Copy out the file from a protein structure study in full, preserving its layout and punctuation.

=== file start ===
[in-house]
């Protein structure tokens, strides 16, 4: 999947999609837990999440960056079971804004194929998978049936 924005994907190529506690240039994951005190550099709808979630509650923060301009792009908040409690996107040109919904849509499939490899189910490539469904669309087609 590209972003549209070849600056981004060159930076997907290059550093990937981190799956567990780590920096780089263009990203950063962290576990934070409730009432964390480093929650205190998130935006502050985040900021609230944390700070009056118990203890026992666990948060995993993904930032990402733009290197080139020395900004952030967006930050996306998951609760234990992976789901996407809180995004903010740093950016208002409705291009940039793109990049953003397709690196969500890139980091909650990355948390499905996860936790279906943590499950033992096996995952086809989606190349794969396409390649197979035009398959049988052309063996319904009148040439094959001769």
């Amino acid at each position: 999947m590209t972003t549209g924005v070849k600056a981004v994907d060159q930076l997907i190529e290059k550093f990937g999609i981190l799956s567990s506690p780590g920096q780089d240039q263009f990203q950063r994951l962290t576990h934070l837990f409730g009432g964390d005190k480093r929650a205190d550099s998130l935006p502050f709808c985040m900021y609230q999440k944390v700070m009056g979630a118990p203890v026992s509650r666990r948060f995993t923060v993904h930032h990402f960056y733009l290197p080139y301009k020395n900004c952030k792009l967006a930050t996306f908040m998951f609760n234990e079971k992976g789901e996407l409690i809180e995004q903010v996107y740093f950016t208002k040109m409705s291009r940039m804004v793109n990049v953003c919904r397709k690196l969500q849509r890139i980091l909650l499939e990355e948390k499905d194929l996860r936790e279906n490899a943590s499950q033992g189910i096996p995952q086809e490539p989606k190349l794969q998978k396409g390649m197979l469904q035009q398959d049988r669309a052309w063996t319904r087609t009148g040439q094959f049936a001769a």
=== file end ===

[in-house]
């Protein structure tokens, strides 16, 4: 999947999609837990999440960056079971804004194929998978049936 924005994907190529506690240039994951005190550099709808979630509650923060301009792009908040409690996107040109919904849509499939490899189910490539469904669309087609 590209972003549209070849600056981004060159930076997907290059550093990937981190799956567990780590920096780089263009990203950063962290576990934070409730009432964390480093929650205190998130935006502050985040900021609230944390700070009056118990203890026992666990948060995993993904930032990402733009290197080139020395900004952030967006930050996306998951609760234990992976789901996407809180995004903010740093950016208002409705291009940039793109990049953003397709690196969500890139980091909650990355948390499905996860936790279906943590499950033992096996995952086809989606190349794969396409390649197979035009398959049988052309063996319904009148040439094959001769």
């Amino acid at each position: 999947m590209t972003t549209g924005v070849k600056a981004v994907d060159q930076l997907i190529e290059k550093f990937g999609i981190l799956s567990s506690p780590g920096q780089d240039q263009f990203q950063r994951l962290t576990h934070l837990f409730g009432g964390d005190k480093r929650a205190d550099s998130l935006p502050f709808c985040m900021y609230q999440k944390v700070m009056g979630a118990p203890v026992s509650r666990r948060f995993t923060v993904h930032h990402f960056y733009l290197p080139y301009k020395n900004c952030k792009l967006a930050t996306f908040m998951f609760n234990e079971k992976g789901e996407l409690i809180e995004q903010v996107y740093f950016t208002k040109m409705s291009r940039m804004v793109n990049v953003c919904r397709k690196l969500q849509r890139i980091l909650l499939e990355e948390k499905d194929l996860r936790e279906n490899a943590s499950q033992g189910i096996p995952q086809e490539p989606k190349l794969q998978k396409g390649m197979l469904q035009q398959d049988r669309a052309w063996t319904r087609t009148g040439q094959f049936a001769a």